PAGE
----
By: Muneeb Arshid

When you think about the title Race, there are a couple different ways that you may interpret its meaning. On one hand, it could be referring to the life of Olympic track and field star Jesse Owens and his race to victory in Berlin. On the other hand, the film is against a backdrop of racial tension not just in America, but more importantly in Nazi Germany during the 1936 Olympics. 

At its core, Race is the story of four-time gold medallist at the 1936 Berlin Olympics, Jesse Owens (Stephan James). A story that begins with him leaving for college and being recruited by the track and field coach at The Ohio State University, Larry Snyder (Jason Sudeikis) to him becoming a national icon while battling racism throughout his journey. His story ultimately culminates with him going to Berlin amidst certain controversy at home and abroad and becoming an international star.

For a film that is very much a nuts and bolts sports biopic, Race is attempting to cover many different topics over its 135-minute runtime. Yes, 2 hours and 15 mins, which felt like an eternity since the film takes it time to develop (or attempt to develop) every single thread of racial tension and Owens’ training and his life back home. A lot of it may not be the filmmakers fault, since they are basing it on a true story and Owens’ story is very complicated, not just in his athletic career, but more importantly, the political and personal aspects of his story. So, for the filmmakers to make an attempt at telling an accurate story, they become shoehorned into adding in the extra material which drags the film and makes it feel a lot longer than it needed to be.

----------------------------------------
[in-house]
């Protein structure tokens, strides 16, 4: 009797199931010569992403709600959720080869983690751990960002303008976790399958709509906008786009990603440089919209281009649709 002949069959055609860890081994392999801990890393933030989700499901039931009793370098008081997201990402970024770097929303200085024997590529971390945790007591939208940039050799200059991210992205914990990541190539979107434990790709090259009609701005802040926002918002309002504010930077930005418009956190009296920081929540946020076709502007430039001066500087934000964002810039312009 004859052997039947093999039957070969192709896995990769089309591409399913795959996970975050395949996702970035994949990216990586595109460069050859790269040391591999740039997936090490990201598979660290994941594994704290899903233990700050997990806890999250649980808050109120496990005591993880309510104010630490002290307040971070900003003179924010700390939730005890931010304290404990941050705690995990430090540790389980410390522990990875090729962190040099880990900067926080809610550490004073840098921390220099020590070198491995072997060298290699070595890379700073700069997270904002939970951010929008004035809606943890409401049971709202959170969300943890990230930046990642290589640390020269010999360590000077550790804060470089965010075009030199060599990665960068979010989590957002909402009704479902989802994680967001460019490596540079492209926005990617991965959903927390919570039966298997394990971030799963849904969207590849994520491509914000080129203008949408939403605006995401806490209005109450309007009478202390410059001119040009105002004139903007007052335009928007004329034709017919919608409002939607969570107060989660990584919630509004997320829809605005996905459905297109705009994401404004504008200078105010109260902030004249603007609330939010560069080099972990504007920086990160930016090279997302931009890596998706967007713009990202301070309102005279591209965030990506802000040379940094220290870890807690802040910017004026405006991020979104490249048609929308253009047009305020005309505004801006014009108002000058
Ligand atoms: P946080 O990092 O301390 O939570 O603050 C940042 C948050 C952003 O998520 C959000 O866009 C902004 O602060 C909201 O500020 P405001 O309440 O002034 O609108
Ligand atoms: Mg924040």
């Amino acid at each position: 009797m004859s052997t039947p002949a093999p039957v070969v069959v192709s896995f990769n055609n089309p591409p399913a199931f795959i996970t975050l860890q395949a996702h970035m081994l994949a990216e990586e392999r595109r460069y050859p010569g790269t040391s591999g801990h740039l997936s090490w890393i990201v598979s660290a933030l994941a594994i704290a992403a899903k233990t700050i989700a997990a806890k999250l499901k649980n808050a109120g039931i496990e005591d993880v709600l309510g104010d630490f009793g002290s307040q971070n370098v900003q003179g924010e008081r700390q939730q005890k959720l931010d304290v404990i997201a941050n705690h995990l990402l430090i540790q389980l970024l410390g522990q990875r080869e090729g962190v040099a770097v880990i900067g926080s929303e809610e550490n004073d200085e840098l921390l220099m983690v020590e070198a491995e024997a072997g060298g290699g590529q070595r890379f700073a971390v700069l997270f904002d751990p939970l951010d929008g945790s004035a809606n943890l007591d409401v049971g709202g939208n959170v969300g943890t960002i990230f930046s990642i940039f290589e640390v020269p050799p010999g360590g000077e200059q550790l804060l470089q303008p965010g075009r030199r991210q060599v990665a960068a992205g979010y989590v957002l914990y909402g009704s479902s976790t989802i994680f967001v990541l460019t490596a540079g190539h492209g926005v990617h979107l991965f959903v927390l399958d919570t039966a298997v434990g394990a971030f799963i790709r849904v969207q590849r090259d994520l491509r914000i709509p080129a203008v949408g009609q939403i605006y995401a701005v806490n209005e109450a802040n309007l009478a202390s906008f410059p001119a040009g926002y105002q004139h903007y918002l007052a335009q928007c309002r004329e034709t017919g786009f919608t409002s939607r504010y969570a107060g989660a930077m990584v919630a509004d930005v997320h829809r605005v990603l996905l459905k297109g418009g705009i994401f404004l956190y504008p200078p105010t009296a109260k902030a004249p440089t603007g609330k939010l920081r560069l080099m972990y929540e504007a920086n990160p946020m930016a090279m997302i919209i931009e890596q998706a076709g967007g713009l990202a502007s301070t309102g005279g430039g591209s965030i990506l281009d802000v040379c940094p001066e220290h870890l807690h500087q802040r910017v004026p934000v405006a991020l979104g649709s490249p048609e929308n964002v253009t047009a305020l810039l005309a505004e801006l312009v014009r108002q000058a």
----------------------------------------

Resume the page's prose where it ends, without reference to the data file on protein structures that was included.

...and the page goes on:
Stephan James as Jesse Owens and Shanice Banton as Ruth Solomon in Race

It doesn’t mean that director Stephen Hopkins hasn’t made his best attempt at telling a story about an iconic American athlete, whom sadly many people don’t know much about. The story, however, is a pastiche of many other sports biopics that we’ve all seen before. Jason Sudeikis plays Jesse Owens’ college coach at Ohio State, a character that has become very common in the history of sports biopic films and their like. His role seems to be one that has made Kevin Costner quite famous in years past. A role that requires Sudeikis to be the tough, no-nonsense coach to start and then transition into a more mentorship/friendship relationship once the athlete in question has now athletically peaked. A very generic portrayal by an actor who hasn’t necessarily seen very much critical success even though he’s been quite prominent as an actor.

Stephan James does a wonderful job playing Owens in the first major leading role of his career. The film required him to not only be at maximal athletic performance but also had him acting in different situations, dealing with both personal and political issues during his quest for Olympic gold. Apart from James, the cast also included Jeremy Irons playing an American delegate named Avery Brundage who was critical in assuring that the American Olympic Committee did not boycott the 1936 Berlin Olympics at the height of Nazism in Germany. Irons, of course, shows no flaw in portraying his character, exuding the quality that you would anticipate from an actor of his calibre. However, it’s another generic sports biopic character that we’ve seen before where a higher up at a school, or team or the Olympic Committee, in this case, would cause a stir and complicate matters to which the main characters are subject to harm from their actions.